The renovation of Stowe Art School forms the third phase of Rick Mather Architects' strategic masterplan for the academic and boarding areas at Stowe School, Buckingham The decision to update the building arose from the growing demand for art at Stowe and the need to accommodate the current school's art and design facilities in one place. Designed in 1935 by the Scottish-born, Oxford-based architect Ronald Fielding Dodd (cl890-1958), the art block represented a departure from the classical language of most buildings at Stowe. The building was in poor condition and a series of low-grade alterations and extensions had been added over the years.

The £1.6m scheme tightens the circulation areas and provides three levels of studio and teaching accommodation, and reinstates the original double height studio. Extensive restoration of the east elevation was required, following the demolition of a 1960s extension. The flanking roofs were removed, lowering the height of the second-floor extensions in relation to the main roof. This allowed a new open space to be located at the heart of the academic quarter. Zinc cladding was specified for the roof extensions, continuing a material dialogue with the adjacent new boarding houses.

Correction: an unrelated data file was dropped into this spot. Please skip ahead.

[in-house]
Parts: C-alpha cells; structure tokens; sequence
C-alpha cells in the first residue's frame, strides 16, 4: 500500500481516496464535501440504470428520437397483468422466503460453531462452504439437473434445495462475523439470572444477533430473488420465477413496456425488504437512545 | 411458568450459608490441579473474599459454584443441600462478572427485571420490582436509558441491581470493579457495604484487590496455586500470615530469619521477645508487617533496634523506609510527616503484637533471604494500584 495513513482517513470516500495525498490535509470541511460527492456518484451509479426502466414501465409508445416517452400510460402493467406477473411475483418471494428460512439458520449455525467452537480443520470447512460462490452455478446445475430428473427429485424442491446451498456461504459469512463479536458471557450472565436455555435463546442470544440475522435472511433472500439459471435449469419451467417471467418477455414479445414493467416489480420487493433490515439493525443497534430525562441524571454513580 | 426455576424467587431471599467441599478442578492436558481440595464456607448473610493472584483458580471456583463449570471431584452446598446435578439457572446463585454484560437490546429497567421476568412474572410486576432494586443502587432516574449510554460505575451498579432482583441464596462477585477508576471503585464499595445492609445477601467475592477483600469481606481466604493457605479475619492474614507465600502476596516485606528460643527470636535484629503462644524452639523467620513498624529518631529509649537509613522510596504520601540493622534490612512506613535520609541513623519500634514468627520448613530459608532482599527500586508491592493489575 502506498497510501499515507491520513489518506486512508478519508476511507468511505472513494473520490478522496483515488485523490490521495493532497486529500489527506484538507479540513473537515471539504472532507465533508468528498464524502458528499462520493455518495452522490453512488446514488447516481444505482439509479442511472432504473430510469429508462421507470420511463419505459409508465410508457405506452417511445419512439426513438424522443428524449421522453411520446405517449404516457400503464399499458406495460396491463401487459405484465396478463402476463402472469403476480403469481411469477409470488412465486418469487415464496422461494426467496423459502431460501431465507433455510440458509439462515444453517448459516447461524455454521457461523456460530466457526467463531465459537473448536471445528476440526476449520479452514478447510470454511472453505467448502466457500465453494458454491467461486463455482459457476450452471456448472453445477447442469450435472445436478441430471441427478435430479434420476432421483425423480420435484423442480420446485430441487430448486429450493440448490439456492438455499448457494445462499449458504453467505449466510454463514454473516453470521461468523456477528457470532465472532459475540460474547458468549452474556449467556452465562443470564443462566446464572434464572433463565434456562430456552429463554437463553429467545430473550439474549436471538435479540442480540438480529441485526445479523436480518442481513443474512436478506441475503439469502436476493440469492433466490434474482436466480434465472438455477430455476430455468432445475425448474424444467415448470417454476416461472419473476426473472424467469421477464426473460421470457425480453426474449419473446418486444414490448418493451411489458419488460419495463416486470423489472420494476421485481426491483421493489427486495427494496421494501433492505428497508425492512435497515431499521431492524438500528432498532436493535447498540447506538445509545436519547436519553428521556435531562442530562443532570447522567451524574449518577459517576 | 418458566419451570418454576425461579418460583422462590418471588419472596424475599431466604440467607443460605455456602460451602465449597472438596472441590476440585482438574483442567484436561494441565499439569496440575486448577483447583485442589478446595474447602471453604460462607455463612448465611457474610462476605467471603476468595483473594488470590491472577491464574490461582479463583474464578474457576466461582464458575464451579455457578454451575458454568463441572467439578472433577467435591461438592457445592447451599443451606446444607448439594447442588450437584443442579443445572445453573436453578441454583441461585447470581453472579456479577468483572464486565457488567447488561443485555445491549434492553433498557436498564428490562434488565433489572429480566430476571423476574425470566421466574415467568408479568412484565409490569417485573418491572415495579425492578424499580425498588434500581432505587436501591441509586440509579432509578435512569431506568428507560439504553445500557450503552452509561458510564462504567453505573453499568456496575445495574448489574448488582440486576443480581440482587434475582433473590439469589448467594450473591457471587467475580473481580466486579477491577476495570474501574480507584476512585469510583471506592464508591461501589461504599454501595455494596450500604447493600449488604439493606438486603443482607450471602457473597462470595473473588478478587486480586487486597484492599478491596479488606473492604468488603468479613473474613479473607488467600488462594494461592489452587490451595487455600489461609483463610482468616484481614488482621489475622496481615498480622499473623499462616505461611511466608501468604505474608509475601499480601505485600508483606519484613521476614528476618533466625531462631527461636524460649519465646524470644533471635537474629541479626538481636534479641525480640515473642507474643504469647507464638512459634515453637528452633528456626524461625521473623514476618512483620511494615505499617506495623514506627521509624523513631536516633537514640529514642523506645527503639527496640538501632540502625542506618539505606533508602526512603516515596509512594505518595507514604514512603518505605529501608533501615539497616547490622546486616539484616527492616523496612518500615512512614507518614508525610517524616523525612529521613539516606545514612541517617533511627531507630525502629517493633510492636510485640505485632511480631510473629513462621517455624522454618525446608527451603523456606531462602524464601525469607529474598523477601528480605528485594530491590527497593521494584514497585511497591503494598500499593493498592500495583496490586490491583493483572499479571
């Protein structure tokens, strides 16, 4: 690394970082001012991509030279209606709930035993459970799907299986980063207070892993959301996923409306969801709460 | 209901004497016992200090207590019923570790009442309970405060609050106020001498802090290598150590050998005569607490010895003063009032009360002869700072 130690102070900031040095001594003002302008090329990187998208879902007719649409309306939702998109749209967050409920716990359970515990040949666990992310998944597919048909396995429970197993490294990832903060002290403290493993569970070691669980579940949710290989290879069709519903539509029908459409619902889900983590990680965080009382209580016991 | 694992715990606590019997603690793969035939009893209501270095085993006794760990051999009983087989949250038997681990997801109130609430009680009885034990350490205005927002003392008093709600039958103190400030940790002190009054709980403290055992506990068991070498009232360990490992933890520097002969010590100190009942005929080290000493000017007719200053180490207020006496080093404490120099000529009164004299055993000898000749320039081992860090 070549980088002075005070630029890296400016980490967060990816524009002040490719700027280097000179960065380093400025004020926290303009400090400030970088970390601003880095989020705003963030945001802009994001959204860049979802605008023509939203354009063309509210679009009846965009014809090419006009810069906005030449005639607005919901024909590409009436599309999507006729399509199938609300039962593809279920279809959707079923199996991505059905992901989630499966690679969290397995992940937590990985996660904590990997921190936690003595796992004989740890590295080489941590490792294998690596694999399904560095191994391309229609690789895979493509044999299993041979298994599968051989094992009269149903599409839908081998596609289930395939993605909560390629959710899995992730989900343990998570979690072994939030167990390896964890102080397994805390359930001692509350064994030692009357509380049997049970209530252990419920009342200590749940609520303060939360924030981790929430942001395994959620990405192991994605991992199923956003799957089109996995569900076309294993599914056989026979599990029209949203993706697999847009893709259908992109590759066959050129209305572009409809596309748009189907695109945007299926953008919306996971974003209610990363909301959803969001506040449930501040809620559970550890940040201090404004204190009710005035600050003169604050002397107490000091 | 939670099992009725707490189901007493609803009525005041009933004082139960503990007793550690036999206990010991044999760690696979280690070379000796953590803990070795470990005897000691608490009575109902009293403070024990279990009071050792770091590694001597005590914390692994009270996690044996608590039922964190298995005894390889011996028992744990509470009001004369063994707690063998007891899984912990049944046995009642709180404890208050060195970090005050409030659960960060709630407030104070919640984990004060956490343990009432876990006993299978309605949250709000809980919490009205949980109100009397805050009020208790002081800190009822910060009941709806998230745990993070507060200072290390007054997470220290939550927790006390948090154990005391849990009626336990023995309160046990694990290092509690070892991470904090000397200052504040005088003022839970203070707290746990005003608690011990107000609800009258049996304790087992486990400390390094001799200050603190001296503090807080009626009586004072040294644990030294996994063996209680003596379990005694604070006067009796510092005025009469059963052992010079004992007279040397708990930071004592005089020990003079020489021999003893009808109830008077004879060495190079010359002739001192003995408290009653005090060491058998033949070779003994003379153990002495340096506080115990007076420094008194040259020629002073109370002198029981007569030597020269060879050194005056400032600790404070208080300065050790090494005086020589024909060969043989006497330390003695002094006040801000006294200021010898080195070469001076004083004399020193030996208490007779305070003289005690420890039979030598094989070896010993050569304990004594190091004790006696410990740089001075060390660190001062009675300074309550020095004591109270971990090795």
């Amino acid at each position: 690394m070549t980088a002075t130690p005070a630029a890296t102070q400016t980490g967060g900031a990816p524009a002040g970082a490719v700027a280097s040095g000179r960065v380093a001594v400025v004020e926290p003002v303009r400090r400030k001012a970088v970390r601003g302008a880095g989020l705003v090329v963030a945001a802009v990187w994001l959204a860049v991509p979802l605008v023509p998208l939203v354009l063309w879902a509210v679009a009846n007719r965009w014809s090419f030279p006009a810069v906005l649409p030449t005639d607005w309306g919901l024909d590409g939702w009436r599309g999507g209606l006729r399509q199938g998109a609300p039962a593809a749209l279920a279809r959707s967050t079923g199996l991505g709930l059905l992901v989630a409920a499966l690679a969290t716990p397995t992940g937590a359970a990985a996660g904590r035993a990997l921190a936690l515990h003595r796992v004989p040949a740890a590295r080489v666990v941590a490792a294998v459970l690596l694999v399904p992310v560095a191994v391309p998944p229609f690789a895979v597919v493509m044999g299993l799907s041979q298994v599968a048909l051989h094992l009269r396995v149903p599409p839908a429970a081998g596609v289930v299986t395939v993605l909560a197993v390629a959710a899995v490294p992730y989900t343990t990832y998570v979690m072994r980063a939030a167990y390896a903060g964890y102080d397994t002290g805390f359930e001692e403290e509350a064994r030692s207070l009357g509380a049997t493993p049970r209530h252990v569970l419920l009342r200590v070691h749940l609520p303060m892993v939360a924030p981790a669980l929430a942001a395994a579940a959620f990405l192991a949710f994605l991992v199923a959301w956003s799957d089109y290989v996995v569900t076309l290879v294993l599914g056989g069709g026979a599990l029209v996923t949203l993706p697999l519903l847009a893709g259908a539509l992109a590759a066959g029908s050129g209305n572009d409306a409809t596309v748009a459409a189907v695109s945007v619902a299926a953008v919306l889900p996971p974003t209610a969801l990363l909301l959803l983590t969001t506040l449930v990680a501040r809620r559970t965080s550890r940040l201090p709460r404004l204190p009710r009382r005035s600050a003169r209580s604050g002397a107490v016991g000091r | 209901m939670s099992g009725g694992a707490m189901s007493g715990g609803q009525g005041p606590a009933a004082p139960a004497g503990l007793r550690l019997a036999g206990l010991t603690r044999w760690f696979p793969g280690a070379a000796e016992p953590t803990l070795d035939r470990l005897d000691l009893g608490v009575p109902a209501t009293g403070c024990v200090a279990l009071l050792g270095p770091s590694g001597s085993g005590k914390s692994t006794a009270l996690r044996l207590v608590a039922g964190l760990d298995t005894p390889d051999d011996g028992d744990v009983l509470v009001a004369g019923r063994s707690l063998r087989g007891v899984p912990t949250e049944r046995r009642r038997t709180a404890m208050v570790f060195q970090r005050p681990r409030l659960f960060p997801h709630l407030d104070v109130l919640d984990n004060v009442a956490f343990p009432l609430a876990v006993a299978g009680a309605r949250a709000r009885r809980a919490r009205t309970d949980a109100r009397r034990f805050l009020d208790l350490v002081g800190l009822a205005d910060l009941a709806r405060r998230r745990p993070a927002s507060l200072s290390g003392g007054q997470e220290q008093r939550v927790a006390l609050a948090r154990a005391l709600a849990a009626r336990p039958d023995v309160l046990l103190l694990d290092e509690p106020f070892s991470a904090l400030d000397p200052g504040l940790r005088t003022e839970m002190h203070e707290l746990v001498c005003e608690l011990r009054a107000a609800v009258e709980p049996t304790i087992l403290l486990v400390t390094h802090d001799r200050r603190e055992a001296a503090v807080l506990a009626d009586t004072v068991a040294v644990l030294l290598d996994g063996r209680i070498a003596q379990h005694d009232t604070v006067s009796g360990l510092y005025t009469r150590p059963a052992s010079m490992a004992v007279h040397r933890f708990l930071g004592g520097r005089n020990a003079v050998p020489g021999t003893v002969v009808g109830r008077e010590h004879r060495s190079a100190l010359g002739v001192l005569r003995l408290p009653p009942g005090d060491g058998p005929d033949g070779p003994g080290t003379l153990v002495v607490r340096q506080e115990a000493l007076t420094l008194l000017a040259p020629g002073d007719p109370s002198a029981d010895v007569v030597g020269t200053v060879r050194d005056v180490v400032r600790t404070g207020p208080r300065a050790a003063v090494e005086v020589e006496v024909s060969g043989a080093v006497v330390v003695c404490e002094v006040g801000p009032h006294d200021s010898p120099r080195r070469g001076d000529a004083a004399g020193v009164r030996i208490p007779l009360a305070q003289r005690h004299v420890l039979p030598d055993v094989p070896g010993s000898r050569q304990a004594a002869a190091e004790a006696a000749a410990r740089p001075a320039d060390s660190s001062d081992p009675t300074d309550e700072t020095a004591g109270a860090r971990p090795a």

The existing Crittall windows were replaced with new double glazed, electrically-operated units (also by Crittall). The ground floor contains communal facilities, including a library, offices, a textile studio,

lCT space, and technician's room, all accessed via a central corridor. Located on the south side of the plan adjacent to the external wall is a single central core providing vertical circulation.

A large exhibition and gallery space, which can be accessed separately from the rest of the building, leads to a new terrace and garden quad. Organised around tile reinstated double-height studio on the upper two floors are the main teaching spaces. The first floor provides flexible open plan classrooms. Printmaking and darkroom facilities are located on the south side, allowing north light into the studio space. Positioned at both ends of the double-height void and connected by a gallery, the second floor accommodates individual top-lit studios.

Full-height concealed pocket doors maintain long sightlines through the building. Natural light is brought in from above and complemented by large light boxes to maximise the display areas. Plywood backed display walls and ceilings, which can accommodate constant changes of use without causing long-term damage, helped allay the client's concerns about future maintenance costs. Heavy duty flooring was used throughout, with linoleum on the staircase, and resin screed and herringbone oak parquet - matching the original specification - in the studios and gallery.